36. Jim Birch
    March 27th, 2009 at 09:38 | #36

    The use of the word “toxic” is probably a metaphor arising from the religious world view in the US. The implied story is that the banks are basically good institutions that have carelessly strayed from the path, and now just need to have a few evil entities driven out and all will be well. This kind of thing happened to Jim Bakker so why not Citibank?

    This type of old testament thinking pervades the US so probably washes there but elsewhere it might be regarded more as an attempt to euphemise things like systemic failure and culpability.

  37. Alice
    March 27th, 2009 at 09:46 | #37

    I think Cringley describes perfectly the “alpha trader” who goes for the jugular setting off a chain of pirana frenzy feeding via their computer workstations – Goldman Sachs. Its called big enough to manipulate the market. Same as the Rockefellers and Vanderbilts way back when. Sharpen the anti trust laws…..once more.

  38. Alice
    March 27th, 2009 at 09:48 | #38

    In my humble opinion there is no syuch thing as too big to fail. Too big is why they should fail.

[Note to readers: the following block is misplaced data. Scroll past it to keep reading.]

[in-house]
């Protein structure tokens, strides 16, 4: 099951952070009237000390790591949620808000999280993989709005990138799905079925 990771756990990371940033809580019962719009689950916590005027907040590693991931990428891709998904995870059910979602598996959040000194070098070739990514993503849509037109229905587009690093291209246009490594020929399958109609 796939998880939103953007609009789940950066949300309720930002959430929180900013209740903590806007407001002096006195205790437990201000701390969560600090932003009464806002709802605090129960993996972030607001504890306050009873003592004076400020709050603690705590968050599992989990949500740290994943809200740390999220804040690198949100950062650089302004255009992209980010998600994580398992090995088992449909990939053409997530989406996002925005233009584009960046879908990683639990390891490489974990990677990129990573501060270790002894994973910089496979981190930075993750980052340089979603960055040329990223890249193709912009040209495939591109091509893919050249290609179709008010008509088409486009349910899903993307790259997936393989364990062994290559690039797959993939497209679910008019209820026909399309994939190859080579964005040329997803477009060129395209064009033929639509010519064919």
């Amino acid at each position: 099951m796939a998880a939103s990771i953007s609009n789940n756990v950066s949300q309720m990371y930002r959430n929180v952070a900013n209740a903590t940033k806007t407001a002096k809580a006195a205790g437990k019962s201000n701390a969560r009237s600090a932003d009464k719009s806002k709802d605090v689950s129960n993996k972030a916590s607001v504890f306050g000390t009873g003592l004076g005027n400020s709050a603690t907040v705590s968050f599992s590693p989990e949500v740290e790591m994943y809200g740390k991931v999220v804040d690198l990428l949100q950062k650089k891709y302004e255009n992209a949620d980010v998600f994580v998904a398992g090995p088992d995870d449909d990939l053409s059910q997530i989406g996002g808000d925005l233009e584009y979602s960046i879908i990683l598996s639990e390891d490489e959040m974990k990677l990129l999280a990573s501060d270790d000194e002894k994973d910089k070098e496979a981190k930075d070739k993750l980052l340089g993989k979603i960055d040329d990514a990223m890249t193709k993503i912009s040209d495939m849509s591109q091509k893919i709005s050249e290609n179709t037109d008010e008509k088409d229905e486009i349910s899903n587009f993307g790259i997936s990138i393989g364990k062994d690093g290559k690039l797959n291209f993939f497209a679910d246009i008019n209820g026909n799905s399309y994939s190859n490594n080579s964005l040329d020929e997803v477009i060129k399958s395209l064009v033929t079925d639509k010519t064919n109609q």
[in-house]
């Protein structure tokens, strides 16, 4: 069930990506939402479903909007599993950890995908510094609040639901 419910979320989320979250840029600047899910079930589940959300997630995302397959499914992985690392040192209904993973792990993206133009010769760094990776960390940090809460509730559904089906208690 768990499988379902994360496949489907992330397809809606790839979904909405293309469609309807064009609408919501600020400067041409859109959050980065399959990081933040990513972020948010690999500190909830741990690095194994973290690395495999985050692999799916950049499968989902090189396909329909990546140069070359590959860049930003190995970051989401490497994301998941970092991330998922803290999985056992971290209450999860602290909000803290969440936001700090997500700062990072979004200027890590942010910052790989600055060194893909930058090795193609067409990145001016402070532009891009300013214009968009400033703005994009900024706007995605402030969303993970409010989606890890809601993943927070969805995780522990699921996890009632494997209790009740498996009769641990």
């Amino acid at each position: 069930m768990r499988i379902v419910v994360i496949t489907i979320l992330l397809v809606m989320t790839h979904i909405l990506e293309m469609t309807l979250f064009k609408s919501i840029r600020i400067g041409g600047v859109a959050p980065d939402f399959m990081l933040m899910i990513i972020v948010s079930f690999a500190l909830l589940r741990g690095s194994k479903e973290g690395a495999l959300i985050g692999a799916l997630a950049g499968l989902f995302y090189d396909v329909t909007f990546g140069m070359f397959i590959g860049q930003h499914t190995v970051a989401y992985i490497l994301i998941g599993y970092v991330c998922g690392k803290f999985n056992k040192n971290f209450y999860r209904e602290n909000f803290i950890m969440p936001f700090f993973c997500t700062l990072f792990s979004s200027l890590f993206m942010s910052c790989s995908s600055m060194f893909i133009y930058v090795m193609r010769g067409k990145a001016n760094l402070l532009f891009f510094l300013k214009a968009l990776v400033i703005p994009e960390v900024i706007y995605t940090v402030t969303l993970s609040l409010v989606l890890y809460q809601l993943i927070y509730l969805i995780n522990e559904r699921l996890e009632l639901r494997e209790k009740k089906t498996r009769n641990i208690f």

39. Alice
    March 27th, 2009 at 09:53 | #39

    And Bruce – I like the idea of a restrospective tax on the obscene remuneration levels…use it to help fund the bail out. I still think they could have given the $60,000 US to every citizen in the US and liquidity would have improved almost immediately and hey guess what – it would have been a bottom up liquidity injection – straight into loans for small businesses and individuals. Who would have needed the big financial firms, except the big speculators – and we need to clear them out anyway (the bubble blowers).

  40. March 27th, 2009 at 13:07 | #40

    Ilya Says: March 26th, 2009 at 3:28 pm

    with regard to the nationalisation option,…while it may well work in theory, it is not a viable alternative in practice. We are firmly in the realm of political economy: nationalisation is an incredibly messy process legally and even less palatable politically.

    C’mon Ilya. Who are you trying to kid?

    For a start, Joe Sixpack is fuming at Wall Street now and the politics of economic populism have never been better. Most Americans blame GOP-Wall St for the crisis. They are right.

    The Congressional rejection of the first “take it or leave it, no questions asked, no come back” bail out plan was unprecedented. In fact it was GOP congressmen who voted against it, no doubt on the urgings of their local businessmen sick of paying for the kleptocratic behaviour of Wall St.